Teambuilding & Improving Sales for JLL

JLL (Jones Lang LaSalle) is one of the largest financial and commercial real estate services companies in the world – with over almost 80,000 employees across 300 offices in 80 countries – so when the opportunity to participate in their regional company wide meeting in Mount Pocono this week we were excited for the opportunity.

We were also impressed with their desire to embrace and out-of-the-box activity. Large corporations are often held back by conservative thinking and a desire to do things the way they have always been done, but smart multi-nationals are always trying new things… like having their regional staff spend 90 minutes at the start of a retreat improvising with our team of performer/facilitators.

JLL tasked us with two important missions for our session, which started at 9:00 a.m. (not your typical time for improv comedy, or even applied improvisation, but one we always make work when our clients request it): first, we had to get everyone energized for a fun, productive retreat where they were going to be thinking creatively; and second, we had to work to improve team dynamics by getting the attendees to think about their relationships with co-workers over their individual goals.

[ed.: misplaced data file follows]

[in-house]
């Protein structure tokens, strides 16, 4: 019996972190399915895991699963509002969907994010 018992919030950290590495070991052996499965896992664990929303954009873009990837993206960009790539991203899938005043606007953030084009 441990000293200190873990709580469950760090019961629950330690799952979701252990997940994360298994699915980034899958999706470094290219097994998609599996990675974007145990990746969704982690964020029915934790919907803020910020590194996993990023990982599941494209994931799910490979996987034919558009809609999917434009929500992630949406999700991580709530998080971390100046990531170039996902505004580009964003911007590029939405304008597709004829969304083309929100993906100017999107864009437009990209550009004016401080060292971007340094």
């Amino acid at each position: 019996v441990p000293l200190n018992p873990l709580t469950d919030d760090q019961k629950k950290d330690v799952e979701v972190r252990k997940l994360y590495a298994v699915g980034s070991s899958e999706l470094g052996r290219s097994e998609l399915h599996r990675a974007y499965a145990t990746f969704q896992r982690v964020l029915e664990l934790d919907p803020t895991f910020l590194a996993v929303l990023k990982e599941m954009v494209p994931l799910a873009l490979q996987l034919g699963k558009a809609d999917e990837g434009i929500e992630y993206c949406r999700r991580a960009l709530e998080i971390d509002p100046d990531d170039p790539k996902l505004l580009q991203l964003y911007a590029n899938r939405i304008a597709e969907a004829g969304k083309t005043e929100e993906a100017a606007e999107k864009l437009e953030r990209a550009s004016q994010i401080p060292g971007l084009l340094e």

Getting a large team from across multiple states to bond is tricky (in this case the participants came from up and down the eastern seaboard). Working with people who have varying lengths of association with an organization is another challenge (we had people with decades of experience, and we also had someone who had started last week). Fortunately, improv is an activity which allows space for failure and teaches valuable lessons as a result of failing. It’s also an activity in which people can rapidly improve, even over the course of a single session.

Just before everything started we overheard one of the participants saying to another that “high powered brokers don’t have time for this…” but by the end of our session the same pair of men wanted to continue the conversation with one of our facilitators during a break in their day as we were packing up to leave – talking about connections they saw between the exercises we had done and the work they engaged in on a daily basis. This is always a sign we have broken through with individuals, and it’s also part of the design of our sessions. We try to leave participants with an experience they will continue to think about and learn from in the days after their actual face time with us.

If you’d like to chat about how we can kick off your next retreat, or how bringing applied improvisation to your workforce can provide valuable and fun experiential learning that continues to resonate after a workshop is over, contact us and let’s start a conversation.